By Wayne Rash
No doubt you’ve seen the alerts. Researchers tell the news media they've found a major hole in a major piece of Internet software. Everyone panics, the researchers get their 15 minutes of fame, and eventually the fixes arrive.
The continued flood of vulnerabilities and concern about disclosure and response policies have spawned various efforts to develop standards for handling vulnerabilities. One group of industry experts has formed the Organization for Internet Security (OIS), which includes representatives from Microsoft, IBM, Sun, and HP. And recently, a separate group published a draft policy that would require vendors to create patches or other fixes within 30 days of being told about their product’s security problems.
If OIS gets the cooperation it needs, researchers would first contact the group with their findings. OIS experts would evaluate the claims, determine the level of vulnerability, and then ask the product vendor to produce the fix. Of course, OIS doesn't have an enforcement mechanism in place, so there's no guarantee a vendor will do anything.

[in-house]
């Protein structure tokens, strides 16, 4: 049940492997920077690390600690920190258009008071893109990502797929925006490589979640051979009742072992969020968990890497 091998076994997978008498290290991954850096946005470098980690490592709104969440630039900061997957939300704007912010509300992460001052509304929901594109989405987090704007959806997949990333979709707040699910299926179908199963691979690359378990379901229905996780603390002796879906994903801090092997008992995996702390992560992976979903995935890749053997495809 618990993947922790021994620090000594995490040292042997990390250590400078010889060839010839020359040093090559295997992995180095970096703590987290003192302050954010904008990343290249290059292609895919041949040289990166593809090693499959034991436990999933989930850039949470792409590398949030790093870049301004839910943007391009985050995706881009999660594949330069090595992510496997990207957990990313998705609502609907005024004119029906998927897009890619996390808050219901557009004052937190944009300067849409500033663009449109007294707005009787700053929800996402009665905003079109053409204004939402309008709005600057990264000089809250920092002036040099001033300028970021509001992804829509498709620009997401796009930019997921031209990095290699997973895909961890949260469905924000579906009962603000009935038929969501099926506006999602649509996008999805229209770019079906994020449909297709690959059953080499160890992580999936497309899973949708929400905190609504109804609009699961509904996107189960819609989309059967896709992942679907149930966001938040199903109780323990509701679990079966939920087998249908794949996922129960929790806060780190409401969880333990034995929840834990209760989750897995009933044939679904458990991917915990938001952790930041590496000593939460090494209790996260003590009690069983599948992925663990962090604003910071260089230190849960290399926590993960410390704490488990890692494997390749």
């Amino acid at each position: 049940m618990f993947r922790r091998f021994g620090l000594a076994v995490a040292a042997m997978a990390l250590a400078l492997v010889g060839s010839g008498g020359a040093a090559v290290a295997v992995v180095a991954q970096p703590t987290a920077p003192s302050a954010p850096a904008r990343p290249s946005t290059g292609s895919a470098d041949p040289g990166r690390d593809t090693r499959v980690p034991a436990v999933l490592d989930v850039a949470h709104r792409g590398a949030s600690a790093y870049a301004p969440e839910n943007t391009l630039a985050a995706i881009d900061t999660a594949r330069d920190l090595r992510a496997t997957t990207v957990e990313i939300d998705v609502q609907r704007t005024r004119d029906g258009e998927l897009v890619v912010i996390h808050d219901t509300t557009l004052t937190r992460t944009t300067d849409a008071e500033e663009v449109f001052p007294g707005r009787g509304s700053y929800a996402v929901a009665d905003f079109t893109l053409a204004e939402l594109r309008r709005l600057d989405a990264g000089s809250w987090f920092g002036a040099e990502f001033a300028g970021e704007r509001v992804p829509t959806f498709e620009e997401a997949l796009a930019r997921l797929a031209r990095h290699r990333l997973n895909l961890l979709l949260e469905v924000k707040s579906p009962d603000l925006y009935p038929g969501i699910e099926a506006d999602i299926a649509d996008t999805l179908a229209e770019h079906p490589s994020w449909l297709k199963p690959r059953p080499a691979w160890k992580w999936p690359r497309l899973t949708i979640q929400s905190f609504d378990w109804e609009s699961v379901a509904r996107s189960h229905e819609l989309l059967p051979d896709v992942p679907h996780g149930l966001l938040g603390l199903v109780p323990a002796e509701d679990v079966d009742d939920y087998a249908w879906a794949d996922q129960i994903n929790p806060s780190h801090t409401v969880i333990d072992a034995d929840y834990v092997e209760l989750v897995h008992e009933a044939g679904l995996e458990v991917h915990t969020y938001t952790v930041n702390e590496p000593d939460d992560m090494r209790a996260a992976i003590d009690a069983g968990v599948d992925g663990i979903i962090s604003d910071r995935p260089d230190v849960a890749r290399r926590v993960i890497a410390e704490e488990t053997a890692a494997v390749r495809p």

In one sense, I think the OIS has the germ of a good idea. When people broadcast details of security holes—especially when they include code that demonstrates how to exploit those vulnerabilities—they’re playing into the hands of hackers. On the other hand, you need to know about vulnerabilities as early in the process as you can. The OIS solution puts the vulnerabilities in a kind of black box and potentially prevents early warning.
Let’s also not forget that without some means of holding companies accountable, there’s little assurance that these vulnerabilities will get cleared up in accordance with the OIS or anyone else’s guidelines. In addition, what do you do if there’s no vendor? For example, the Linux OS is vendor free. Who does the fix if a problem is found?
The OIS is a nice start toward vulnerability fixes, but it's not a complete solution. The last thing your enterprise needs is a partial solution held too long and delivered too late. The sad truth is, that's what OIS brings at this point—too little, too late.